Jonnie

Thanks Bob, I’ve not got around to checking my fuel heights yet (and have avoided using E10 so far). Can you run me through the process of checking the fuel height and what figures should I be looking for and where, please ? I’ve tried several different plugs (including Iridium NGKs from a reputable dealer) but they’ve all got ‘drowned’ very quickly. Some instructions on how to earth the Motoplat ignition would be most welcome. Cheers, Jonnie

Hi Jonnie
Ok, so 2 dead Coils and 2 Plug Caps. So before you go putting your hand in your pocket there’s a little trick that occasionally works for the Coils. Cut the Leads back 15mm to make sure the Copper Core is making contact as the screw thread in the caps tend to break up the strands, then retest. Also when testing the Caps i should have mentioned to make the probes from the meter contact the brass insert where the plug goes and the screw thread where the lead goes. Again not being rude, just making sure!
If you still get the same ‘dead’ results then its new Coils and Caps.
I will check in the workshop on monday to see if i have suitable new or s/h and also replace the plugs again, BP6ES or Iridium equivalent.
She should then fire up a goodun! :wink:

A couple of thoughts from my long protracted ‘play’ with my 1979 V50. One on line plug retailer, well used in our local network, states the plug to be, or did, as B8, it should be BP and project. Mine came with incorrect and badly fouled plugs, doing about 30mpg.
I found poor starting/flooding and running very rich (Inc the random lost spark bang from one flooded Pot) was at least part down to worn/hardened choke plungers. Available for a few quid from Eurocarb. There should be a slight even indent all round where they seat on the brass jet. Mine, 40 plus years old didn’t show this.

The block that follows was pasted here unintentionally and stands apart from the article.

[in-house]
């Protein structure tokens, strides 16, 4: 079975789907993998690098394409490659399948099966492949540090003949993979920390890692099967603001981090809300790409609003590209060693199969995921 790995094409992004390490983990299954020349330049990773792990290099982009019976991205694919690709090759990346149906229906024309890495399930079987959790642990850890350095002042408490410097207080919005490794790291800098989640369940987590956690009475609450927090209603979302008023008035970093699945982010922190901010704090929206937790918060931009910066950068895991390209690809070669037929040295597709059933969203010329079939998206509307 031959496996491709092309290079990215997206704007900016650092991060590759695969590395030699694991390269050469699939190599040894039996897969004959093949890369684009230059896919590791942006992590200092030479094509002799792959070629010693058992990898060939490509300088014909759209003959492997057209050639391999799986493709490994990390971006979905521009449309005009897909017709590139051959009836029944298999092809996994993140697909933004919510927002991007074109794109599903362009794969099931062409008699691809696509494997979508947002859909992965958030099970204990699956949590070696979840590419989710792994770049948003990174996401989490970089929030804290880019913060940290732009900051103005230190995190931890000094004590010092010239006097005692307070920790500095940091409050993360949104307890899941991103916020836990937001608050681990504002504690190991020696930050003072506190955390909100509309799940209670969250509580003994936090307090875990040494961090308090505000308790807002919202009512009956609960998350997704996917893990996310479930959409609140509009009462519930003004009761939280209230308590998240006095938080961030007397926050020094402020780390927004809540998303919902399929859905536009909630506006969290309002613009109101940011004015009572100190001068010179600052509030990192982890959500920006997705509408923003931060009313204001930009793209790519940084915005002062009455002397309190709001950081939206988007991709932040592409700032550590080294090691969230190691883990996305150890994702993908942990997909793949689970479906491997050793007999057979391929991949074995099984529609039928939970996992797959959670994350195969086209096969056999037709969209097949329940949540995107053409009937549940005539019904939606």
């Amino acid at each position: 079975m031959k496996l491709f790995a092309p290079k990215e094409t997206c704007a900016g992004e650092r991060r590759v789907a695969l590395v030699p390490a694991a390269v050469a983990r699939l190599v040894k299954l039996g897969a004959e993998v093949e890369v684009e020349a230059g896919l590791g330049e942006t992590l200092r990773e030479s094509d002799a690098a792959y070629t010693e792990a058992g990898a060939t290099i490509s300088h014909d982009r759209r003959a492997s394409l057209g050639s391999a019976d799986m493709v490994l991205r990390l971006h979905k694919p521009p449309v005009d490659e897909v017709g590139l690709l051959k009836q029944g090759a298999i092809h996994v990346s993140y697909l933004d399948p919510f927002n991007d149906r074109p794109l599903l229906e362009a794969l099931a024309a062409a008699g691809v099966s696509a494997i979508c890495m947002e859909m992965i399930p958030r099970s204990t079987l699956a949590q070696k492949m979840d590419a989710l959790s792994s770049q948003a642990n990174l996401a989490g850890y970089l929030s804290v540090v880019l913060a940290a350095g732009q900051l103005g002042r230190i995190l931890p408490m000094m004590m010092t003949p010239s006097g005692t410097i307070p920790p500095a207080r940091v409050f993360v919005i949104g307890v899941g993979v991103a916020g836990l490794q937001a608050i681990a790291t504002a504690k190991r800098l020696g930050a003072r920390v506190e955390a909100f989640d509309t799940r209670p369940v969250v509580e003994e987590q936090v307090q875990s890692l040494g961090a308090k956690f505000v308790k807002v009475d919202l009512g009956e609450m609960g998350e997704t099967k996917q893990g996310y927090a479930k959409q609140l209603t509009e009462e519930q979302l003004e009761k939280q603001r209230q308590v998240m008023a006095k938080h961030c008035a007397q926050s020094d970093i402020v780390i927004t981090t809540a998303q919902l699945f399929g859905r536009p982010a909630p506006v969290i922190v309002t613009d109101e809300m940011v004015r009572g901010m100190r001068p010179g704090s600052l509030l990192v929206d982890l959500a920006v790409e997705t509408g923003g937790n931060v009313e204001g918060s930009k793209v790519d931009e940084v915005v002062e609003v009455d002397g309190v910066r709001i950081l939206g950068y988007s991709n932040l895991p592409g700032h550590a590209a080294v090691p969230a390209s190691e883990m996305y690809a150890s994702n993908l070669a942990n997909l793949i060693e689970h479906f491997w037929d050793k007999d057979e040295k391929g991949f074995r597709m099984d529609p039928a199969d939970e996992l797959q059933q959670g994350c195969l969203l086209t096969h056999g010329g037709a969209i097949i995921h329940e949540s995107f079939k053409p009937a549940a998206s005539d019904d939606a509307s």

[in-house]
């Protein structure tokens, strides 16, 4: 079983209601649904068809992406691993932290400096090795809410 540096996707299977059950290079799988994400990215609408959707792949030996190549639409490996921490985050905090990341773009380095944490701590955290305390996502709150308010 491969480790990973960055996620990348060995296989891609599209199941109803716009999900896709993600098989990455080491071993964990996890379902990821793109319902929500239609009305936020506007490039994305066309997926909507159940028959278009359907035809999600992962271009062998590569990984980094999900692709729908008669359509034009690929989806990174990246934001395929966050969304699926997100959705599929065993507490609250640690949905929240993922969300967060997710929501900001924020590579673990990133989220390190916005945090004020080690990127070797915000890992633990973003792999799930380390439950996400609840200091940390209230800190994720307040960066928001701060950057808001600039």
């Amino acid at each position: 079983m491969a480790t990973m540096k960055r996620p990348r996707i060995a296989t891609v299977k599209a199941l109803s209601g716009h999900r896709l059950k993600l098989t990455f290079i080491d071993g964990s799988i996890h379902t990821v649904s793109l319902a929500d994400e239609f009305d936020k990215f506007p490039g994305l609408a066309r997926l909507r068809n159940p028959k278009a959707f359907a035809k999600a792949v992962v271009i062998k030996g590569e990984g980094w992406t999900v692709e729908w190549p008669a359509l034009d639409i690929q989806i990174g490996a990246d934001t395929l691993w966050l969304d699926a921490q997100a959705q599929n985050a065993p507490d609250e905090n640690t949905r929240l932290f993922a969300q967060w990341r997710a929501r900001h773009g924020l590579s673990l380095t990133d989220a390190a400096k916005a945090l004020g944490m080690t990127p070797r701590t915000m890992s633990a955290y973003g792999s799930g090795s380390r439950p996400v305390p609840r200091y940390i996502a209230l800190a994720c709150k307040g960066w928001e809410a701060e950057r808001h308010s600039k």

My starting procedure, maybe still under evaluation is one tap off near home when convenient, 2nd (LH and easily accessed on the move) about 500 yards from home. Aim no fuel left standing in the carb, then fill fresh from tank.
I suspect but do not know definitively that as oil prices have rises the proportion of ethanol in E5 has increased.

Hope these thought help. G

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Hi Nik,
I’ve tried cutting back the HT leads to get rid of the damage to the copper core where the plug caps screw in. The multimeter test result is unchanged, (i.e. open circuit) so it looks as if I need 2 new coils + plug leads. Please let me know if you can supply them, cost + postage etc. Regards, Jonnie

Unfortunately i don’t have any with the correct Impedence, and that value is important. There are plenty aftermarket ones online just make sure you get the correct Primary Impedence!

Also, i need to correct myself. You should be using a BP7ES not a BP6ES. Its the Big Blocks, ie T3 etc that use a 6.

Regards and good luck. Let me know how you get on.

Nik

Hi Jonnie,